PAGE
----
The federal Fair Labor Standards Act (FLSA) was enacted in 1938, in the middle of the greatest economic depression this country has ever seen, in order to protect the rights of workers who might otherwise be vulnerable to exploitation by their employers. In addition to defining overtime and requiring employers to pay all their hourly workers one and one-half times their normal hourly rate for all the overtime they spend working, the FLSA also allowed certain employees to be held exempt from overtime compensation if they earned a salary of $23,660 per year.
In addition to the salary requirement, the FLSA classifies employees as overtime exempt based on particular job responsibilities. This mandate divides exempt employees into three categories: administrative, covering employees who perform primarily office work and provide assistance directly to an executive; executives, meaning those who spend the majority of their time at work managing other employees; and professionals, whose jobs require them to have a certain set of skills or level of education in order to perform their jobs.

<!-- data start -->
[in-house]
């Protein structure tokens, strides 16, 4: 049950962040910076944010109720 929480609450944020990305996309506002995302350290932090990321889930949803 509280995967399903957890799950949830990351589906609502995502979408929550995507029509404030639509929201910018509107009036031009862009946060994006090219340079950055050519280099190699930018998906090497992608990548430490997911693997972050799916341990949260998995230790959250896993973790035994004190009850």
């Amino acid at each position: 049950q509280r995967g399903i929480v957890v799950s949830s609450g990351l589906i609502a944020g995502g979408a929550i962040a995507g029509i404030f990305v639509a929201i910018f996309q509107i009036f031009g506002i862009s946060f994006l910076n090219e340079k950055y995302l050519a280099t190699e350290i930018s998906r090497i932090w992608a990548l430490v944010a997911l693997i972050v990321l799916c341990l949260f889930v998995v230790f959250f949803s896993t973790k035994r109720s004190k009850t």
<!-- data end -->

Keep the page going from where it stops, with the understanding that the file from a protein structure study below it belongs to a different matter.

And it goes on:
The current salary limit of $23,660 per year was substantial at the time it was enacted, but now it’s barely enough to make a living on and makes up just half the average American household yearly income. In order to take this inflation into account, the U.S. Department of Labor (DOL), has proposed a new rule that would double the salary requirement for overtime exemption to $47,476 per year. Continue reading